Over 200 years, the New England Journal of Medicine has published early descriptions of disease, groundbreaking new treatments for particular conditions, and the first steps toward significant changes in how physicians care for patients. The 200th anniversary website has an interactive timeline that allows you to search and rediscover the progress of centuries past. Each image links to historical information or the full text of the article, as originally written in NEJM.
Some of the earliest NEJM milestones include:
Beginnings of Anesthesia | November 18, 1846
Henry Jacob Bigelow, a Boston surgeon, reported a breakthrough in the search for surgical anesthetics with the first uses of inhaled ether in 1846. This medical advance allowed patients to remain sedated during operations ranging from dental extraction to amputation.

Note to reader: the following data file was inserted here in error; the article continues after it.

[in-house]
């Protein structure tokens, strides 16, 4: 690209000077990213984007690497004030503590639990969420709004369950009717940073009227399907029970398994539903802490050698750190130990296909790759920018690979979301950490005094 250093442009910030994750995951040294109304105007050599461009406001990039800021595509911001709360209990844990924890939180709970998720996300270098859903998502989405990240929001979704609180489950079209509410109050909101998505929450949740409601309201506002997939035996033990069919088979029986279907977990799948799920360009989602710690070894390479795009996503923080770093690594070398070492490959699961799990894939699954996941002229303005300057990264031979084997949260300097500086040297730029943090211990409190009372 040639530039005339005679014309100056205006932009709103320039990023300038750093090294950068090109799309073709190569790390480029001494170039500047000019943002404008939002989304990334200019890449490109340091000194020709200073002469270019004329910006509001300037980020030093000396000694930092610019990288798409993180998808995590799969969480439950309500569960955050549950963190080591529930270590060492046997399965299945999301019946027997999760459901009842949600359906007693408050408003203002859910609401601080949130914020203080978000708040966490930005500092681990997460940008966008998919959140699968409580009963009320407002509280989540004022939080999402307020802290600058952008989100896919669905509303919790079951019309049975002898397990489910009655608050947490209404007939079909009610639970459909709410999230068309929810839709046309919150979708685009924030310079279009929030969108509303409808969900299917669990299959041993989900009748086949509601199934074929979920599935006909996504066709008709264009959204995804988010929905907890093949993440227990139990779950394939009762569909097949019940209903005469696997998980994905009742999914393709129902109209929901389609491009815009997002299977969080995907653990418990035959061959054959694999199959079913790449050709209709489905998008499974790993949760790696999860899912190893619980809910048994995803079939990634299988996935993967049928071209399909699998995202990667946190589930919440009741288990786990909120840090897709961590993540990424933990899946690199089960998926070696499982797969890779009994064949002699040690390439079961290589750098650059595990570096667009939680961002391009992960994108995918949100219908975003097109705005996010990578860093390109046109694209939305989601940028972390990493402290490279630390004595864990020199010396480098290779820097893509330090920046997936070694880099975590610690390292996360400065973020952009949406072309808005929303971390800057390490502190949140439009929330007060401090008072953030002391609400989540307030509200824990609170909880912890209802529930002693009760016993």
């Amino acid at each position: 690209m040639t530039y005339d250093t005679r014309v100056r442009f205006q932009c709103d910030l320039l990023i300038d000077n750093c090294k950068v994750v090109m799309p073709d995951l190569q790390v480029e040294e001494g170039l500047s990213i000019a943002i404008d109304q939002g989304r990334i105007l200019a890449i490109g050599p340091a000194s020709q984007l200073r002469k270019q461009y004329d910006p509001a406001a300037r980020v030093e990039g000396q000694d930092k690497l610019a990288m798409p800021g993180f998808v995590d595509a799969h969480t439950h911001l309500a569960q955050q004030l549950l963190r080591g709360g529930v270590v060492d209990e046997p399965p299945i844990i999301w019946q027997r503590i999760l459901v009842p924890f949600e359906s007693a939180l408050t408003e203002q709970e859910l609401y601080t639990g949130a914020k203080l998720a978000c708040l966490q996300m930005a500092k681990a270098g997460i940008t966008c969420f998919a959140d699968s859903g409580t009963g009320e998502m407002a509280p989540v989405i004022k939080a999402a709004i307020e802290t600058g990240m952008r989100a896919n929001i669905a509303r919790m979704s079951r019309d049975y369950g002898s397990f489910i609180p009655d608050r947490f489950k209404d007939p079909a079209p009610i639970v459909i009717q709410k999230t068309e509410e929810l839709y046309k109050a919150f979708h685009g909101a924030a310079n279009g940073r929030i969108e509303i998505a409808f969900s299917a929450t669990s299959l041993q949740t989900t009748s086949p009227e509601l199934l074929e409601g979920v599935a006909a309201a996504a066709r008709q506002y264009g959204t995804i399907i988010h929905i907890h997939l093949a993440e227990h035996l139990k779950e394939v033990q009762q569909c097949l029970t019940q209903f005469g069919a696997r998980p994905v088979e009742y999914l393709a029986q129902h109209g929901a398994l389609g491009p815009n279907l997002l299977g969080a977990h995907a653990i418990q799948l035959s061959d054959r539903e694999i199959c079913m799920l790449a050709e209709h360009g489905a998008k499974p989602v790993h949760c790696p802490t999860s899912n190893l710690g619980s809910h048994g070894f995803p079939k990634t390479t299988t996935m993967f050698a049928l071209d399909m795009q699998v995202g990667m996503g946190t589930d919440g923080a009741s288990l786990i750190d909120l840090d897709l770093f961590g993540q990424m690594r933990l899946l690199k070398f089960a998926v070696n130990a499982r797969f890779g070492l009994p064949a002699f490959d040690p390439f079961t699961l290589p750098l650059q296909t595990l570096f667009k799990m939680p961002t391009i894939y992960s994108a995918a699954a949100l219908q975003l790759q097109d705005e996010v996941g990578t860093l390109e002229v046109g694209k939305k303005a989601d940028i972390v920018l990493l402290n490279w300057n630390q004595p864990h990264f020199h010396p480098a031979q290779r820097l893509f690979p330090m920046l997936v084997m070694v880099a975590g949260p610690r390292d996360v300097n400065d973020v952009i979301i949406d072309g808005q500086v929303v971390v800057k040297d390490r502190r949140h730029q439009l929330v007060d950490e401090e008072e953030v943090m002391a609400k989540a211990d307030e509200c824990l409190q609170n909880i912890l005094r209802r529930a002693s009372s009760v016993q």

Early Report of a Successful Hysterectomy| May 3, 1855
The patient was a 34-year-old woman with a tumor of the uterus that caused a life-threatening hemorrhage with every menstrual cycle. The last resort, the authors wrote, was to plan for removal of the uterus.
Early Description of Platelets | June 7, 1906
James Homer Wright reported how he stained and studied bone marrow, describing what are now known as megakaryocytes and platelets.
Early Attempt at Open Heart Surgery | June 28, 1923
From this classic description of the physical findings of mitral stenosis, the authors go on to describe an early attempt at surgical correction of the patient’s severe valvular disease. We now have mitral valve replacement; in 1923, however, this young girl underwent a knife to her stenotic valve in an attempt to relieve her worsening heart failure.
If you haven’t had a chance to explore the timeline yet, visit the 200th anniversary website now.